Who am I?
Can I condemn this man to slavery
Pretend I do not see his agony
This innocent who bears my face
Who goes to judgement in my place
Who am I?
Can I conceal myself forevermore?
Pretend I'm not the man I was before?
And must my name until I die
Be no more than an alibi?
Must I lie?
How can I ever face my fellow men?
How can I ever face myself again?
Ultimately he remembers his true identity and recalls that it is outside his self. His soul, and with it his very self, belong to God. Living for self alone is not enough.
My soul belongs to God, I know
I made that bargain long ago
He [God] gave me hope when hope was gone
He [God] gave me strength to journey on.
We feel this same tension today. Not just from a shift in our philosophical perspective, but also from an even more dramatic shift in the cultural milieu in which we live. The immediate family remains somewhat intact; though the divorce rate seems to rise every year. The extended family has had it worse. It seems to linger as if awaiting the order to cease and desist. Villages become ghost towns and communities are absorbed into the metropolis. Is it any wonder that the religious community suffers as well.
The core human community was created because God saw that it was not good for Adam to be alone. From that moment on man’s principal identity was found in community. Who can even count the centuries in which that fact remained true. On the other hand, it’s only been four centuries since the self began to supersede the community as the source of identity. In Scripture that community identity was coextensive with the tribal identity of Abraham, Isaac and Jacob. It reached its fullest, though flawed expression in the twelve tribes of Israel.
Community was the foundation for Christ’s Church. But communal identity was no longer to be anchored in a tribe or a group of people. Rather the anchor was to be Christ. This is the comm-unity which Jesus was creating and to which Jesus referred in stating: “I, when I am lifted up from the earth, will draw all men to myself." (John 12:32) From this fact flows the sense of so many of Paul’s teaching regarding Christians as the Body of Christ.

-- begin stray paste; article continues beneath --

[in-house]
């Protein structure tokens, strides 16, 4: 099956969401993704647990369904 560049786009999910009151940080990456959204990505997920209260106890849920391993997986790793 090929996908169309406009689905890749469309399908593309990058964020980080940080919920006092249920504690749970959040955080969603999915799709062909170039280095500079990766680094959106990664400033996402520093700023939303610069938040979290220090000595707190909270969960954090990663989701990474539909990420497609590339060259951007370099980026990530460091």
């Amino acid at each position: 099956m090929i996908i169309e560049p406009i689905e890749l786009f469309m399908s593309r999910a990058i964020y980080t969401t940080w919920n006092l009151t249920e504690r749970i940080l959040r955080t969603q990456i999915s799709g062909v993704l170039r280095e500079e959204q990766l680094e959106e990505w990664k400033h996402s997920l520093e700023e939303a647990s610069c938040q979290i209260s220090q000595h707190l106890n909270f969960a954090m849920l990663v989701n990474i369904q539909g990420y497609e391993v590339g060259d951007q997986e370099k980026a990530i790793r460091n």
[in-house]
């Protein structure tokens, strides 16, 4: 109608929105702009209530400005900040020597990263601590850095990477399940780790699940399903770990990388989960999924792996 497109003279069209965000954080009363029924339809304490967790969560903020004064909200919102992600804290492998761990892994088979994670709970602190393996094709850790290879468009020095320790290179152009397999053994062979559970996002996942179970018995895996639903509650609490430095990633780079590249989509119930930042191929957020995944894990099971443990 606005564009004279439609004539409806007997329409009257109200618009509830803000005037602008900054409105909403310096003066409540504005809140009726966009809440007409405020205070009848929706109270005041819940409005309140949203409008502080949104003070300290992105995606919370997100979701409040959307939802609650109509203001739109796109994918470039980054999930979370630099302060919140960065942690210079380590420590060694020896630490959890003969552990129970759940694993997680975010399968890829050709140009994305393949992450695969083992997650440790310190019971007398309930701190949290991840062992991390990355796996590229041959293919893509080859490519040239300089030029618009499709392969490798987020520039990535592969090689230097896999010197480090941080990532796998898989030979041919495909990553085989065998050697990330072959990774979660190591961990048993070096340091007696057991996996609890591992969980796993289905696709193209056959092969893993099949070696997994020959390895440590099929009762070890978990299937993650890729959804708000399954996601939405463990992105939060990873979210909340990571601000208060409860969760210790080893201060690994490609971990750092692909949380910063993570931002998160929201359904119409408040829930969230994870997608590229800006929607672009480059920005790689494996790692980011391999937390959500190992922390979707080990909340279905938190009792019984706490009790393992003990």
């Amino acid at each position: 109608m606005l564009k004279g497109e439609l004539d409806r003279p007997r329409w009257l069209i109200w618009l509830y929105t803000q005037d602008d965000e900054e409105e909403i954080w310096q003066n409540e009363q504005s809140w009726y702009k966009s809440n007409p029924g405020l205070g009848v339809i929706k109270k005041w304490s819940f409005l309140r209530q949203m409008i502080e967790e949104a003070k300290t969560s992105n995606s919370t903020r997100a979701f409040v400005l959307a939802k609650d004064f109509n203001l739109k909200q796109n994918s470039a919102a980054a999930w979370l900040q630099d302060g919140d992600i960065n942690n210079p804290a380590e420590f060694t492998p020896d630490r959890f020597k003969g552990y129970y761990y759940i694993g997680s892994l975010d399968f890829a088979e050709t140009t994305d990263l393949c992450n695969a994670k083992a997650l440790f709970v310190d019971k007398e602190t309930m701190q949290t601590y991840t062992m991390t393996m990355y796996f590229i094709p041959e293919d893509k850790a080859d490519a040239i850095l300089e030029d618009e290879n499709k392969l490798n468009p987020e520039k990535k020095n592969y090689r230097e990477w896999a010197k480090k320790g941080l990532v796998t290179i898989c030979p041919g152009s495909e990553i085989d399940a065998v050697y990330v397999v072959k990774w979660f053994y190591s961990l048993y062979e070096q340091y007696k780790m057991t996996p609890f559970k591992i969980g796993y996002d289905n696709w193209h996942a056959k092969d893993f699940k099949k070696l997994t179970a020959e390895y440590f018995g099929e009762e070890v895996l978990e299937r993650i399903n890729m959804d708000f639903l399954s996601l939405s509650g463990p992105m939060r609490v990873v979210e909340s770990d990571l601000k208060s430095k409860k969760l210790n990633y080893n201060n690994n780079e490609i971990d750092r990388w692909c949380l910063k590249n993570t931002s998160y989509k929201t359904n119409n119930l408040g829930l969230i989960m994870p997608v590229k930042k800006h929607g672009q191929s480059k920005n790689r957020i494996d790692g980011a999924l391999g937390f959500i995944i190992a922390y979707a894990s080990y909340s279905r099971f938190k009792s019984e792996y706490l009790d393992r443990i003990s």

It is the comm-unity to which Paul constantly refers. “He [the Father] has put all things under his feet and has made him the head over all things for the Church, which is his body, the fulness of him who fills all in all.” (Ephesians 1:22-23) This is the comm-unity through which our salvation is accomplished. “In him all things were created, in heaven and on earth, visible and invisible, whether thrones or dominions or principalities or authorities — all things were created through him and for him. He is before all things, and in him all things hold together.” (Colossians 1:16-17)
This is the comm-unity which supersedes differences. “For as many of you as were baptized into Christ have put on Christ. There is neither Jew nor Greek, there is neither slave nor free, there is neither male nor female; for you are all one in Christ Jesus.” (Galatians 3:27-28) This is the identity which demands that we should “Put on the Lord Jesus Christ.” (Romans 13:14) This is the comm-unity and the identity which has the potential to “Complete my [Paul’s] joy by being of the same mind, having the same love, being in full accord and of one mind.” (Philippians 2:2) An identity which flows from our comm-union with Jesus and a community which shares a single identity — brothers and sisters in Christ Jesus, children of one Father — are both essential.
Self identification through bloodlines, culture, nationality, human relationships, status, or any other methodology is meaningless. Finding our principle identity rooted in this world makes us unworthy of an identity in Christ. (Mark 10:29,Luke 14:26) So, in the Gospel Jesus talks about who to invite. While I would not claim that this is the only interpretation of his words, it would certainly seem appropriate to apply them here.
When Christians gather as a community to celebrate the Supper of the Lord, they should invite, associate with and engage with, not just those whom we judge to be similar to ourselves according to human standards, but with all those who are similar to ourselves in their comm-unity with Jesus.